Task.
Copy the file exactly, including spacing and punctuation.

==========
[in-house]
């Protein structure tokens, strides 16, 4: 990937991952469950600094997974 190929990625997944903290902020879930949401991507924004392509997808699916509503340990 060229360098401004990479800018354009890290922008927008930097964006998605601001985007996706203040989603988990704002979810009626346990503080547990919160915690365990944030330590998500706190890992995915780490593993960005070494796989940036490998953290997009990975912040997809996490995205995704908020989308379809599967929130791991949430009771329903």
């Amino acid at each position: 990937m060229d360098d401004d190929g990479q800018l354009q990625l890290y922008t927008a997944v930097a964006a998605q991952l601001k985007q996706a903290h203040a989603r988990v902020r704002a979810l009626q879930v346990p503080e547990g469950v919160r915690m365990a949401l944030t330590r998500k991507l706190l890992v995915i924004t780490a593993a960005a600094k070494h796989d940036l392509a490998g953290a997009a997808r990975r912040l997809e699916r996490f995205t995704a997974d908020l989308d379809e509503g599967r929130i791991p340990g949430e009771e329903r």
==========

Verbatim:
[in-house]
């Protein structure tokens, strides 16, 4: 990937991952469950600094997974 190929990625997944903290902020879930949401991507924004392509997808699916509503340990 060229360098401004990479800018354009890290922008927008930097964006998605601001985007996706203040989603988990704002979810009626346990503080547990919160915690365990944030330590998500706190890992995915780490593993960005070494796989940036490998953290997009990975912040997809996490995205995704908020989308379809599967929130791991949430009771329903």
């Amino acid at each position: 990937m060229d360098d401004d190929g990479q800018l354009q990625l890290y922008t927008a997944v930097a964006a998605q991952l601001k985007q996706a903290h203040a989603r988990v902020r704002a979810l009626q879930v346990p503080e547990g469950v919160r915690m365990a949401l944030t330590r998500k991507l706190l890992v995915i924004t780490a593993a960005a600094k070494h796989d940036l392509a490998g953290a997009a997808r990975r912040l997809e699916r996490f995205t995704a997974d908020l989308d379809e509503g599967r929130i791991p340990g949430e009771e329903r």